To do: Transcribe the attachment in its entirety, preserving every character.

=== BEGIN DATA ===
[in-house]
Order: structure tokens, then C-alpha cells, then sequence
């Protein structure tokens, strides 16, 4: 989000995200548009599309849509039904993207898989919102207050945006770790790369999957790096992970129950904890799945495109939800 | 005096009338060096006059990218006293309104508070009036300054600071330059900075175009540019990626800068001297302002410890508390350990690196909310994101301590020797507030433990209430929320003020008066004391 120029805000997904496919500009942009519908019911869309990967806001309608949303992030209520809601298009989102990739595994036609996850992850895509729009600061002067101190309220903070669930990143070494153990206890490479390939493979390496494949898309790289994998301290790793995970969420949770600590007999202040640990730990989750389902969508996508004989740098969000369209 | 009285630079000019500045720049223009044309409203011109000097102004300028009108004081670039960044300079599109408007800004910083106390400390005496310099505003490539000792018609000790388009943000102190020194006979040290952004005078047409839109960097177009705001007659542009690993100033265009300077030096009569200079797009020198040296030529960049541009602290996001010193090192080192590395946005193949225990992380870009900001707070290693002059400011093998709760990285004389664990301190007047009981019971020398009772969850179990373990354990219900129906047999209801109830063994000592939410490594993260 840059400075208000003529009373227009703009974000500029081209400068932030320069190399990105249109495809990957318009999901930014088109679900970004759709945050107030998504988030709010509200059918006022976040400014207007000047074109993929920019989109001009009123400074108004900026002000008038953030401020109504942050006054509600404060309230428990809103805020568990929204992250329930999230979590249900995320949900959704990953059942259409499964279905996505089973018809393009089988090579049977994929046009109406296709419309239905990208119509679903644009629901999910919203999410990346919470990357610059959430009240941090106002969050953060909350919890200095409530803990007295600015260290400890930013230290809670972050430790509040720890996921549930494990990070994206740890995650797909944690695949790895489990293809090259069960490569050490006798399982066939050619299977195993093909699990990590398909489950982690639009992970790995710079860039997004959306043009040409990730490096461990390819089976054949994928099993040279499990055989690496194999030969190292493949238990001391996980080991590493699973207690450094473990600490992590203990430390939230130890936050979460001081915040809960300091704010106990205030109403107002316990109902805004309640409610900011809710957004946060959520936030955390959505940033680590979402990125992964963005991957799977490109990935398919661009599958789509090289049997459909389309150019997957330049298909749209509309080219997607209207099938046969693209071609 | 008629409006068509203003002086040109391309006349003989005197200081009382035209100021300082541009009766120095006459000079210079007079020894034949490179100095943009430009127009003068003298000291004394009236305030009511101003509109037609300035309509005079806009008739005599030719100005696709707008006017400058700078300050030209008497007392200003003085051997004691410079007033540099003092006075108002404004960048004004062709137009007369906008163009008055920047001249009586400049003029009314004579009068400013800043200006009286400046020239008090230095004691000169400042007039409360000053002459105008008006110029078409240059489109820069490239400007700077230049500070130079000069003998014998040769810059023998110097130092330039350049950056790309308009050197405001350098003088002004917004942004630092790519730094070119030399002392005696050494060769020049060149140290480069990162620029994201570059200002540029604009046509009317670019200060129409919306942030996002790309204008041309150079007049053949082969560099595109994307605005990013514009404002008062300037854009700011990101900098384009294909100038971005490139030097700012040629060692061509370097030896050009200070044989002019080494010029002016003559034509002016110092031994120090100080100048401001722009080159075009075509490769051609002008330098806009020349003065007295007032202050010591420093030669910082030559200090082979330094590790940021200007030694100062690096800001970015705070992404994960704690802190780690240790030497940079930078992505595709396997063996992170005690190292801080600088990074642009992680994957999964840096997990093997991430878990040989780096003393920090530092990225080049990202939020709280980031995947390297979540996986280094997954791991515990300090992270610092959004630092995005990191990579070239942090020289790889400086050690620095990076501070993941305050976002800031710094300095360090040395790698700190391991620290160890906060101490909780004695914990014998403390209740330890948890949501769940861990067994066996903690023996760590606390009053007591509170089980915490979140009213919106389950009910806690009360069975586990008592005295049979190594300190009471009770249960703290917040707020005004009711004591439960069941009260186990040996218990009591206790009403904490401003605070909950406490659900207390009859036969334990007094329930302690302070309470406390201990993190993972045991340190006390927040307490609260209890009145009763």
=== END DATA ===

[in-house]
Order: structure tokens, then C-alpha cells, then sequence
């Protein structure tokens, strides 16, 4: 989000995200548009599309849509039904993207898989919102207050945006770790790369999957790096992970129950904890799945495109939800 | 005096009338060096006059990218006293309104508070009036300054600071330059900075175009540019990626800068001297302002410890508390350990690196909310994101301590020797507030433990209430929320003020008066004391 120029805000997904496919500009942009519908019911869309990967806001309608949303992030209520809601298009989102990739595994036609996850992850895509729009600061002067101190309220903070669930990143070494153990206890490479390939493979390496494949898309790289994998301290790793995970969420949770600590007999202040640990730990989750389902969508996508004989740098969000369209 | 009285630079000019500045720049223009044309409203011109000097102004300028009108004081670039960044300079599109408007800004910083106390400390005496310099505003490539000792018609000790388009943000102190020194006979040290952004005078047409839109960097177009705001007659542009690993100033265009300077030096009569200079797009020198040296030529960049541009602290996001010193090192080192590395946005193949225990992380870009900001707070290693002059400011093998709760990285004389664990301190007047009981019971020398009772969850179990373990354990219900129906047999209801109830063994000592939410490594993260 840059400075208000003529009373227009703009974000500029081209400068932030320069190399990105249109495809990957318009999901930014088109679900970004759709945050107030998504988030709010509200059918006022976040400014207007000047074109993929920019989109001009009123400074108004900026002000008038953030401020109504942050006054509600404060309230428990809103805020568990929204992250329930999230979590249900995320949900959704990953059942259409499964279905996505089973018809393009089988090579049977994929046009109406296709419309239905990208119509679903644009629901999910919203999410990346919470990357610059959430009240941090106002969050953060909350919890200095409530803990007295600015260290400890930013230290809670972050430790509040720890996921549930494990990070994206740890995650797909944690695949790895489990293809090259069960490569050490006798399982066939050619299977195993093909699990990590398909489950982690639009992970790995710079860039997004959306043009040409990730490096461990390819089976054949994928099993040279499990055989690496194999030969190292493949238990001391996980080991590493699973207690450094473990600490992590203990430390939230130890936050979460001081915040809960300091704010106990205030109403107002316990109902805004309640409610900011809710957004946060959520936030955390959505940033680590979402990125992964963005991957799977490109990935398919661009599958789509090289049997459909389309150019997957330049298909749209509309080219997607209207099938046969693209071609 | 008629409006068509203003002086040109391309006349003989005197200081009382035209100021300082541009009766120095006459000079210079007079020894034949490179100095943009430009127009003068003298000291004394009236305030009511101003509109037609300035309509005079806009008739005599030719100005696709707008006017400058700078300050030209008497007392200003003085051997004691410079007033540099003092006075108002404004960048004004062709137009007369906008163009008055920047001249009586400049003029009314004579009068400013800043200006009286400046020239008090230095004691000169400042007039409360000053002459105008008006110029078409240059489109820069490239400007700077230049500070130079000069003998014998040769810059023998110097130092330039350049950056790309308009050197405001350098003088002004917004942004630092790519730094070119030399002392005696050494060769020049060149140290480069990162620029994201570059200002540029604009046509009317670019200060129409919306942030996002790309204008041309150079007049053949082969560099595109994307605005990013514009404002008062300037854009700011990101900098384009294909100038971005490139030097700012040629060692061509370097030896050009200070044989002019080494010029002016003559034509002016110092031994120090100080100048401001722009080159075009075509490769051609002008330098806009020349003065007295007032202050010591420093030669910082030559200090082979330094590790940021200007030694100062690096800001970015705070992404994960704690802190780690240790030497940079930078992505595709396997063996992170005690190292801080600088990074642009992680994957999964840096997990093997991430878990040989780096003393920090530092990225080049990202939020709280980031995947390297979540996986280094997954791991515990300090992270610092959004630092995005990191990579070239942090020289790889400086050690620095990076501070993941305050976002800031710094300095360090040395790698700190391991620290160890906060101490909780004695914990014998403390209740330890948890949501769940861990067994066996903690023996760590606390009053007591509170089980915490979140009213919106389950009910806690009360069975586990008592005295049979190594300190009471009770249960703290917040707020005004009711004591439960069941009260186990040996218990009591206790009403904490401003605070909950406490659900207390009859036969334990007094329930302690302070309470406390201990993190993972045991340190006390927040307490609260209890009145009763």